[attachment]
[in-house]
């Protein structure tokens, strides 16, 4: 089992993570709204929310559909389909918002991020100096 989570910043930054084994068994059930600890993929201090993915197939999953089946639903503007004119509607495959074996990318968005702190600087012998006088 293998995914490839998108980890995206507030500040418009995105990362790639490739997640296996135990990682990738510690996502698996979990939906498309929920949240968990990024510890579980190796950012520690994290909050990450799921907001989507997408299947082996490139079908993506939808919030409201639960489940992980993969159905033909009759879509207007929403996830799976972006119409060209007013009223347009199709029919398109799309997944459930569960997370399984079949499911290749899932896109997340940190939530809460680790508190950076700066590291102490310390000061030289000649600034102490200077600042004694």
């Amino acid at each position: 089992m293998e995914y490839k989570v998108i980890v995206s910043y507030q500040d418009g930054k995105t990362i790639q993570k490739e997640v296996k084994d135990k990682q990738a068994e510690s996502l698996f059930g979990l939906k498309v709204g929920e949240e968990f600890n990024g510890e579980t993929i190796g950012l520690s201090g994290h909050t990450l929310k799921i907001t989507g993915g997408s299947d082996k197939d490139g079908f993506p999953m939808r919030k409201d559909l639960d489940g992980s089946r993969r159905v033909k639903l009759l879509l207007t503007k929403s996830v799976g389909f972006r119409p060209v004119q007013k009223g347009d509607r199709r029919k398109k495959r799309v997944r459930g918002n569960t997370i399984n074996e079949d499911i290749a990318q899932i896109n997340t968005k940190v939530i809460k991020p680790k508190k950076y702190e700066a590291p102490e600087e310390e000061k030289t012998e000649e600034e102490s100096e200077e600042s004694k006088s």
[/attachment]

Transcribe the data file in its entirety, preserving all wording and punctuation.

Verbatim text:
[in-house]
């Protein structure tokens, strides 16, 4: 089992993570709204929310559909389909918002991020100096 989570910043930054084994068994059930600890993929201090993915197939999953089946639903503007004119509607495959074996990318968005702190600087012998006088 293998995914490839998108980890995206507030500040418009995105990362790639490739997640296996135990990682990738510690996502698996979990939906498309929920949240968990990024510890579980190796950012520690994290909050990450799921907001989507997408299947082996490139079908993506939808919030409201639960489940992980993969159905033909009759879509207007929403996830799976972006119409060209007013009223347009199709029919398109799309997944459930569960997370399984079949499911290749899932896109997340940190939530809460680790508190950076700066590291102490310390000061030289000649600034102490200077600042004694």
């Amino acid at each position: 089992m293998e995914y490839k989570v998108i980890v995206s910043y507030q500040d418009g930054k995105t990362i790639q993570k490739e997640v296996k084994d135990k990682q990738a068994e510690s996502l698996f059930g979990l939906k498309v709204g929920e949240e968990f600890n990024g510890e579980t993929i190796g950012l520690s201090g994290h909050t990450l929310k799921i907001t989507g993915g997408s299947d082996k197939d490139g079908f993506p999953m939808r919030k409201d559909l639960d489940g992980s089946r993969r159905v033909k639903l009759l879509l207007t503007k929403s996830v799976g389909f972006r119409p060209v004119q007013k009223g347009d509607r199709r029919k398109k495959r799309v997944r459930g918002n569960t997370i399984n074996e079949d499911i290749a990318q899932i896109n997340t968005k940190v939530i809460k991020p680790k508190k950076y702190e700066a590291p102490e600087e310390e000061k030289t012998e000649e600034e102490s100096e200077e600042s004694k006088s």